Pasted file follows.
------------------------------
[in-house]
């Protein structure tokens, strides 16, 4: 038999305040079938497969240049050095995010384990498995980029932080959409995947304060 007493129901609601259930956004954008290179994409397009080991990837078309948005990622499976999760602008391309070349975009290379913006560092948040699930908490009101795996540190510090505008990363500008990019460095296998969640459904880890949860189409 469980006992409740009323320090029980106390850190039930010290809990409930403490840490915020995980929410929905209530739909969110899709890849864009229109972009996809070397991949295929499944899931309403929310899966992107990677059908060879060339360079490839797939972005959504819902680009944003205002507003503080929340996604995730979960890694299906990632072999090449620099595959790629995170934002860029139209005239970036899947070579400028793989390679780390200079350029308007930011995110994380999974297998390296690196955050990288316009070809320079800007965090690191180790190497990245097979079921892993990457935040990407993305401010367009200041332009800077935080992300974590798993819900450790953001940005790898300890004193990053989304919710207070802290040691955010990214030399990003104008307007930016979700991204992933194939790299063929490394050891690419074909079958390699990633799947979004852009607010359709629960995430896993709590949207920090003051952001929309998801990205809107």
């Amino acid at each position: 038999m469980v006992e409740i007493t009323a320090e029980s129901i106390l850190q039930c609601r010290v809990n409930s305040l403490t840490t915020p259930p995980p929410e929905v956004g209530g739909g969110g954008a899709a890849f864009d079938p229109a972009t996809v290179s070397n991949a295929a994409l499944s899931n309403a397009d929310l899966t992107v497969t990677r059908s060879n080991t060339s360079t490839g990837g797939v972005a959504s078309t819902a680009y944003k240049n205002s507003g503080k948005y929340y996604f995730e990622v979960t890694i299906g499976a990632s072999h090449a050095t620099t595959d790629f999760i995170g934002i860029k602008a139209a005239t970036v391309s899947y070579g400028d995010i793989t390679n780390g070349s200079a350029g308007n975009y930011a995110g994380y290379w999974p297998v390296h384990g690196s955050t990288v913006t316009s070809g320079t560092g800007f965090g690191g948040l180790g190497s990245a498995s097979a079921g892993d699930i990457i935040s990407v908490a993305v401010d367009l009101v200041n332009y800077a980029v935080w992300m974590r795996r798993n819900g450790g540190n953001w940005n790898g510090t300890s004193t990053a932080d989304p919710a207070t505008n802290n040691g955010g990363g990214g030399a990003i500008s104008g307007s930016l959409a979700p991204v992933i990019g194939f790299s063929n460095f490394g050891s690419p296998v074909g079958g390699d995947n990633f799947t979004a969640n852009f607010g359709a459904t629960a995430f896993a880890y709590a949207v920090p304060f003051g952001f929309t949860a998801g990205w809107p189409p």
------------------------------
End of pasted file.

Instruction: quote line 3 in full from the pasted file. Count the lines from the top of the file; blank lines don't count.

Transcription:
């Amino acid at each position: 038999m469980v006992e409740i007493t009323a320090e029980s129901i106390l850190q039930c609601r010290v809990n409930s305040l403490t840490t915020p259930p995980p929410e929905v956004g209530g739909g969110g954008a899709a890849f864009d079938p229109a972009t996809v290179s070397n991949a295929a994409l499944s899931n309403a397009d929310l899966t992107v497969t990677r059908s060879n080991t060339s360079t490839g990837g797939v972005a959504s078309t819902a680009y944003k240049n205002s507003g503080k948005y929340y996604f995730e990622v979960t890694i299906g499976a990632s072999h090449a050095t620099t595959d790629f999760i995170g934002i860029k602008a139209a005239t970036v391309s899947y070579g400028d995010i793989t390679n780390g070349s200079a350029g308007n975009y930011a995110g994380y290379w999974p297998v390296h384990g690196s955050t990288v913006t316009s070809g320079t560092g800007f965090g690191g948040l180790g190497s990245a498995s097979a079921g892993d699930i990457i935040s990407v908490a993305v401010d367009l009101v200041n332009y800077a980029v935080w992300m974590r795996r798993n819900g450790g540190n953001w940005n790898g510090t300890s004193t990053a932080d989304p919710a207070t505008n802290n040691g955010g990363g990214g030399a990003i500008s104008g307007s930016l959409a979700p991204v992933i990019g194939f790299s063929n460095f490394g050891s690419p296998v074909g079958g390699d995947n990633f799947t979004a969640n852009f607010g359709a459904t629960a995430f896993a880890y709590a949207v920090p304060f003051g952001f929309t949860a998801g990205w809107p189409p």